|Publication number||US4850050 A|
|Application number||US 07/220,342|
|Publication date||Jul 25, 1989|
|Filing date||Jul 14, 1988|
|Priority date||Mar 18, 1986|
|Also published as||DE8607408U1, EP0241681A2, EP0241681A3, EP0241681B1|
|Publication number||07220342, 220342, US 4850050 A, US 4850050A, US-A-4850050, US4850050 A, US4850050A|
|Inventors||Reinhard Droste, Dieter Kaiser|
|Original Assignee||Akzo N.V.|
|Export Citation||BiBTeX, EndNote, RefMan|
|Patent Citations (6), Non-Patent Citations (4), Referenced by (34), Classifications (5), Legal Events (3)|
|External Links: USPTO, USPTO Assignment, Espacenet|
This is a continuation of application Ser. No. 26,372 filed Mar. 16, 1987, now abandoned.
The invention relates to body armor comprising a plurality of laminated fabric layers from aramid yarn.
This type of protective vests is known, for example, from Melliand Textilberichte, No. 6, pages 463-468 (1981), in which it is pointed out that fabrics from fine aramid yarns (e.g., 220 or 440 dtex), afford better ballistic protection than fabrics from relatively coarse yarns. Because of the high costs of fine yarns, a fineness of 1100 dtex is generally used and, in order to offset the somewhat poorer ballistic properties, an increase in the total-area weight would have to be accepted. These titer data all refer to the total titer of the aramid yarns used.
It may be concluded from this literature reference that, the mass per unit area of all the layers of aramid fabrics employed being equal, the ballistic protection can be increased by reducing the total titer of the aramid yarns used or that, in order to afford the same ballistic protection by reducing the total titer of the aramid yarns employed, the total-area weight can be reduced and thereby the wearing comfort can be improved.
As a rule, the filaments of aramid yarns known heretofore have an individual titer between 1.61 dtex and 1.68 dtex. Recently, an aramid yarn also became known whose filaments have an individual titer of 1.58 dtex and which is used in ballistic laminates in combination with other yarns (U.S. Pat. No. 4,181,768). However, the ballistic properties of ballistic laminates and ballistic multi-layer fabrics cannot be compared with each other.
The invention has as an object the provision of a new body armor comprising a plurality of laminated fabric layers from aramid yarn in which the ballistic protection, with equal total-area weight of the fabric layers from aramid yarn, can be increased or in which, with equal ballistic protection, the total-area weight can be reduced and thereby the wearing comfort improved.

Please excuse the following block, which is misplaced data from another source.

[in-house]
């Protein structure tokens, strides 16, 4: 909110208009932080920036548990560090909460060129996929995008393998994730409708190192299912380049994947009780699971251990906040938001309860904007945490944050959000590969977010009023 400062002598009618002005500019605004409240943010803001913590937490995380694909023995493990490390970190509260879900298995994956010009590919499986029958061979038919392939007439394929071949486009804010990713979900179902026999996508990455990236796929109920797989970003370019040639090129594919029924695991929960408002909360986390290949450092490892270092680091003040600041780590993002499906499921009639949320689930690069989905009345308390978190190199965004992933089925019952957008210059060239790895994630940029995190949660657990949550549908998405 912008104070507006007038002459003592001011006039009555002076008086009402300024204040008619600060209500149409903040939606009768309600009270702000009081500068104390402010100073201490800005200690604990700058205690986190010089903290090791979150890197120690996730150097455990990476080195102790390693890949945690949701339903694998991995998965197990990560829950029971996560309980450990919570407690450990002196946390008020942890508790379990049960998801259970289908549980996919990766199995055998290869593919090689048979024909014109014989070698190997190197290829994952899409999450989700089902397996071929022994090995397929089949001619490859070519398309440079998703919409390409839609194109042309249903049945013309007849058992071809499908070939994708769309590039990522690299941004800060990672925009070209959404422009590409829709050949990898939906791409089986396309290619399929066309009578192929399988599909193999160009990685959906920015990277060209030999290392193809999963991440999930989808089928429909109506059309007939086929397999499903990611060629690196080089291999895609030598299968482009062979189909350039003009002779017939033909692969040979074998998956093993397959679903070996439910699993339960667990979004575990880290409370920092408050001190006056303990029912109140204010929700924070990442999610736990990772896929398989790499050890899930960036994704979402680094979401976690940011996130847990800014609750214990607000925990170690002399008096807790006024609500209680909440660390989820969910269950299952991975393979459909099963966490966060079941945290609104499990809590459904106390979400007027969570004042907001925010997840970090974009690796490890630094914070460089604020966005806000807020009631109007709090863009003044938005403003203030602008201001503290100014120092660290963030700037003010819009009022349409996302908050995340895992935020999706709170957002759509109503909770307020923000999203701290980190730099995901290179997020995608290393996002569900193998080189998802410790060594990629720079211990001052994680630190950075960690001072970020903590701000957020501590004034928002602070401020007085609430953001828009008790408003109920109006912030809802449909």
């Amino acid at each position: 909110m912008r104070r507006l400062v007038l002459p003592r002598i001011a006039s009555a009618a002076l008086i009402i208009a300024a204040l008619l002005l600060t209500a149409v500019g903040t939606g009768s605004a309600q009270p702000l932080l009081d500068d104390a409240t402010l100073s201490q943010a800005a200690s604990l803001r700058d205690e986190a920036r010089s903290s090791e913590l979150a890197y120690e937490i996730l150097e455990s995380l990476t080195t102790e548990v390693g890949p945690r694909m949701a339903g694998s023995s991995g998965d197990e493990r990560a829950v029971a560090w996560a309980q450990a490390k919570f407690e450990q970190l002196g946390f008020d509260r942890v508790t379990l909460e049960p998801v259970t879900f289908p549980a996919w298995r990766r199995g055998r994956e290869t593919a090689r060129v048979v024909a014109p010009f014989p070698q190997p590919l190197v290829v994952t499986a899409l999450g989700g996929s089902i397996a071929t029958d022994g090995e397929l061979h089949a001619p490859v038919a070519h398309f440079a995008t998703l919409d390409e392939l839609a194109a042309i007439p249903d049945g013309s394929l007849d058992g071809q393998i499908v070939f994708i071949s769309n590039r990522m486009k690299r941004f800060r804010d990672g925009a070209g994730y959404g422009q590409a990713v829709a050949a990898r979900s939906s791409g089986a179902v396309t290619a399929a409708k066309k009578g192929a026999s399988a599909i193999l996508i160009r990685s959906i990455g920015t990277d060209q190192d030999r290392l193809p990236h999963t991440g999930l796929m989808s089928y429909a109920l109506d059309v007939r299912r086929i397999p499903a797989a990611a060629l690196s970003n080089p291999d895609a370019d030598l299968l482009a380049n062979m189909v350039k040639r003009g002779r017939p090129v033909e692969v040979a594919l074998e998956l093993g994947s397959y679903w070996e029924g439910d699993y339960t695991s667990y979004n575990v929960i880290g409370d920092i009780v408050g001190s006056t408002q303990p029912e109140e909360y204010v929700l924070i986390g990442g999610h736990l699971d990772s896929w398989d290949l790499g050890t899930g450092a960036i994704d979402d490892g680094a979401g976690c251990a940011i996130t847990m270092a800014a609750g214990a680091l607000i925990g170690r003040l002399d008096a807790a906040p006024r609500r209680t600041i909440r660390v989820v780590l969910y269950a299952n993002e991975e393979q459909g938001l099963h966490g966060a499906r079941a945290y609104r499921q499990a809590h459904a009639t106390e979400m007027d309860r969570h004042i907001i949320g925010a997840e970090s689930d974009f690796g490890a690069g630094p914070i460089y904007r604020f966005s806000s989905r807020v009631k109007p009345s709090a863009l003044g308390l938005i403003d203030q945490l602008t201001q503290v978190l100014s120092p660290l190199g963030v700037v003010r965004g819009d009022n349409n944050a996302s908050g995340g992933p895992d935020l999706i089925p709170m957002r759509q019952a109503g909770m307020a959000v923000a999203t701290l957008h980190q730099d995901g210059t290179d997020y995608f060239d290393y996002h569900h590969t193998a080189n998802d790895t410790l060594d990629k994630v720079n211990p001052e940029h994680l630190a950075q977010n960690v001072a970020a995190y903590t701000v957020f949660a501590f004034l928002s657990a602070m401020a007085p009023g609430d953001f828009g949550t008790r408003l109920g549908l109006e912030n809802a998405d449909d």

According to the invention, this object can be achieved by imparting to the filaments of the aramid yarn an individual titer of less than 1.5, preferably 0.8 to 1.4, dtex.
The drawing depicts a cross-section of an article of body armor according to the invention.
Preferred embodiments of the invention will now be described with reference to the accompanying drawing. In outer appearance, the body armor can be fashioned after body armors of the prior art (not shown), for instance in the form of a vest or jacket. Between the materials visible from the outside, the body armor is comprised of a plurality of fabric layers 1 from aramid yarns which can be bound to each other (e.g., by sewing). In order to prevent the so-called traumatic effect, a shock absorber 2 may be provided on the body side of the body armor such as that used by police. A shock absorber can be dispensed with in splinter-protective body armors such as are used by the military.
According to the invention, it has been found that the ballistic effect is improved considerably by the use of aramid yarns whose filaments have an individual titer of less than 1.5 dtex, preferably 0.8 to 1.4 dtex, for making the fabric layers 1. 1.46 dtex, 1.12 dtex and 0.84 dtex have been found to be favorable individual titers of the filaments of aramid yarn for use in the subject body armor. The objects of the invention are achieved particulary well if, in addition, the total titer of the yarns is reduced to less than 1100, preferably less than 850, dtex.
Two fabrics were made which had the following features:
______________________________________ Fabric A Fabric B (comparison (fabric acc. fabric) to invention)______________________________________Warp and woof yarn 840 dtex f 500 840 dtex f 750 Aramid Aramid untwisted untwistedIndividual titer 1.68 dtex 1.12 dtexFabric construction L 1/1 L 1/1Fabric densityWarp 13 Fd/cm 13 Fd/cmWoof 12.5 Fd/cm 12.5 Fd/cmFabric weight 220 g/m2 220 g/m2Fabric width 120 cm 120 cm______________________________________
Both fabrics were washed and made water-repellent, using the same formulation.
Fourteen layers of each fabric were lockstitched at the edges and shot at as described in the "Performance Specification for Splinter-Protective Vests of the German Army", Nov. 5, 1986.
For the fabric packet from Fabric A (comparison), an average V50 value (measured) of 458 m/sec was determined, while the fabric packet from Fabric B (of the invention) yielded an average V50 value (measured) of 480 m/sec, which corresponds to an increase of about 5%.
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|International Classification||F41H1/02, F41H5/04|
|Jan 22, 1993||FPAY||Fee payment|
Year of fee payment: 4
|Dec 30, 1996||FPAY||Fee payment|
Year of fee payment: 8
|Jan 24, 2001||FPAY||Fee payment|
Year of fee payment: 12